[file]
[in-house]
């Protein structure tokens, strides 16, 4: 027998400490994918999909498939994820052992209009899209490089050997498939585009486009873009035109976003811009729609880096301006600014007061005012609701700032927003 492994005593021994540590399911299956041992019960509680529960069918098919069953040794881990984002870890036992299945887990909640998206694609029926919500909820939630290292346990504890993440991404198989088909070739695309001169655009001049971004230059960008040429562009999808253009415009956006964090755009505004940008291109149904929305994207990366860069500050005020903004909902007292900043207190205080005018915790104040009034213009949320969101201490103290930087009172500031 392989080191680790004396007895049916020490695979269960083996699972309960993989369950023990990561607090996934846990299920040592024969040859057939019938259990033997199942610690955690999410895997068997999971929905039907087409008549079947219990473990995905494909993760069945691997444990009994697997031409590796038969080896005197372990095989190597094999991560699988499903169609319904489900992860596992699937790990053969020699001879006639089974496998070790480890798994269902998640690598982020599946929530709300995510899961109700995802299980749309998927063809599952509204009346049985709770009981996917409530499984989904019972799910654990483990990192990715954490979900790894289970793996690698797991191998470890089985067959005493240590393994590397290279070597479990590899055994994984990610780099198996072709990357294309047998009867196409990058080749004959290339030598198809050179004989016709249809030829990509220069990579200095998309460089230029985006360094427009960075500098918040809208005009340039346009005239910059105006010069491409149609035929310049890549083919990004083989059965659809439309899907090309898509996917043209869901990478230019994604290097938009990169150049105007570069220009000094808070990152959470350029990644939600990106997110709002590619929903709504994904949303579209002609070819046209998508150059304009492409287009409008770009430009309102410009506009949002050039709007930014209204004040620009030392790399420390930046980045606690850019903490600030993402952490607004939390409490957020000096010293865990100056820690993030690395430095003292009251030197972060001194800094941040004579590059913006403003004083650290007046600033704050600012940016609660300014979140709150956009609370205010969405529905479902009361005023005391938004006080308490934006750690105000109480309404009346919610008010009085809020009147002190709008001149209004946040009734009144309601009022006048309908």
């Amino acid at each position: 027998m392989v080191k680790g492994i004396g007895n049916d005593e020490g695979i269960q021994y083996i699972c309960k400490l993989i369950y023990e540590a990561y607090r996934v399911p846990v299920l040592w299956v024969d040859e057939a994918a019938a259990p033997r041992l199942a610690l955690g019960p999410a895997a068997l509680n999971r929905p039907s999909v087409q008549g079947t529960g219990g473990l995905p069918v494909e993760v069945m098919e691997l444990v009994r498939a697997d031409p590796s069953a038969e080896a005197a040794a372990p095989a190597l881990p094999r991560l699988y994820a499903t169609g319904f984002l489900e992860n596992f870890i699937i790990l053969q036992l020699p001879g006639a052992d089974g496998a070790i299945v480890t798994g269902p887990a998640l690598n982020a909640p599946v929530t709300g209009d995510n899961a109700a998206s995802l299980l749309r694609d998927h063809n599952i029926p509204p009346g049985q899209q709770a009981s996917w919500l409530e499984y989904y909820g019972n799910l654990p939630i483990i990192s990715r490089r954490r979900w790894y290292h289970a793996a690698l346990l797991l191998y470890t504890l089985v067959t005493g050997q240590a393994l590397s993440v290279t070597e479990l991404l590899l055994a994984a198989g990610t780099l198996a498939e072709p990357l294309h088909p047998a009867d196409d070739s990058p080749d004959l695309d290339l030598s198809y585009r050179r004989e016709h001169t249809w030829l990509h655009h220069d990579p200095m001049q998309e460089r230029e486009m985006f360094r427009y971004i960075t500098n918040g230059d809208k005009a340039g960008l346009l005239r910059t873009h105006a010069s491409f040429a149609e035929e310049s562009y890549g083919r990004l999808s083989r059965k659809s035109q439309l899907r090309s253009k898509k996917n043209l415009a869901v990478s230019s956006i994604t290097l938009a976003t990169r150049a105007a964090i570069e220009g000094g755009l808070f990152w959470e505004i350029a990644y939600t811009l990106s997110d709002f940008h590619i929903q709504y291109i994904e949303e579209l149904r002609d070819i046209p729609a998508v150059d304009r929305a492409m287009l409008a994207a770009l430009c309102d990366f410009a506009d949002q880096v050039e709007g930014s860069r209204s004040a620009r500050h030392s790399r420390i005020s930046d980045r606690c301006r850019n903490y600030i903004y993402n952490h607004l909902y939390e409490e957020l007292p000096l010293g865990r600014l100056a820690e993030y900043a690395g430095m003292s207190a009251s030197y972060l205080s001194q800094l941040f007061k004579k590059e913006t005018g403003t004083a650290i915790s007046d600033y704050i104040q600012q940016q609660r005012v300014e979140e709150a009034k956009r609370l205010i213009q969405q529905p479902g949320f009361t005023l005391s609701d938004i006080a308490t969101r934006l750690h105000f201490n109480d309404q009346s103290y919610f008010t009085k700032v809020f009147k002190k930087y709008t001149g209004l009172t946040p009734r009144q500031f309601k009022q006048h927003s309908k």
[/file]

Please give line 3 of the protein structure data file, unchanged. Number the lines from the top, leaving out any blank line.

């Amino acid at each position: 027998m392989v080191k680790g492994i004396g007895n049916d005593e020490g695979i269960q021994y083996i699972c309960k400490l993989i369950y023990e540590a990561y607090r996934v399911p846990v299920l040592w299956v024969d040859e057939a994918a019938a259990p033997r041992l199942a610690l955690g019960p999410a895997a068997l509680n999971r929905p039907s999909v087409q008549g079947t529960g219990g473990l995905p069918v494909e993760v069945m098919e691997l444990v009994r498939a697997d031409p590796s069953a038969e080896a005197a040794a372990p095989a190597l881990p094999r991560l699988y994820a499903t169609g319904f984002l489900e992860n596992f870890i699937i790990l053969q036992l020699p001879g006639a052992d089974g496998a070790i299945v480890t798994g269902p887990a998640l690598n982020a909640p599946v929530t709300g209009d995510n899961a109700a998206s995802l299980l749309r694609d998927h063809n599952i029926p509204p009346g049985q899209q709770a009981s996917w919500l409530e499984y989904y909820g019972n799910l654990p939630i483990i990192s990715r490089r954490r979900w790894y290292h289970a793996a690698l346990l797991l191998y470890t504890l089985v067959t005493g050997q240590a393994l590397s993440v290279t070597e479990l991404l590899l055994a994984a198989g990610t780099l198996a498939e072709p990357l294309h088909p047998a009867d196409d070739s990058p080749d004959l695309d290339l030598s198809y585009r050179r004989e016709h001169t249809w030829l990509h655009h220069d990579p200095m001049q998309e460089r230029e486009m985006f360094r427009y971004i960075t500098n918040g230059d809208k005009a340039g960008l346009l005239r910059t873009h105006a010069s491409f040429a149609e035929e310049s562009y890549g083919r990004l999808s083989r059965k659809s035109q439309l899907r090309s253009k898509k996917n043209l415009a869901v990478s230019s956006i994604t290097l938009a976003t990169r150049a105007a964090i570069e220009g000094g755009l808070f990152w959470e505004i350029a990644y939600t811009l990106s997110d709002f940008h590619i929903q709504y291109i994904e949303e579209l149904r002609d070819i046209p729609a998508v150059d304009r929305a492409m287009l409008a994207a770009l430009c309102d990366f410009a506009d949002q880096v050039e709007g930014s860069r209204s004040a620009r500050h030392s790399r420390i005020s930046d980045r606690c301006r850019n903490y600030i903004y993402n952490h607004l909902y939390e409490e957020l007292p000096l010293g865990r600014l100056a820690e993030y900043a690395g430095m003292s207190a009251s030197y972060l205080s001194q800094l941040f007061k004579k590059e913006t005018g403003t004083a650290i915790s007046d600033y704050i104040q600012q940016q609660r005012v300014e979140e709150a009034k956009r609370l205010i213009q969405q529905p479902g949320f009361t005023l005391s609701d938004i006080a308490t969101r934006l750690h105000f201490n109480d309404q009346s103290y919610f008010t009085k700032v809020f009147k002190k930087y709008t001149g209004l009172t946040p009734r009144q500031f309601k009022q006048h927003s309908k």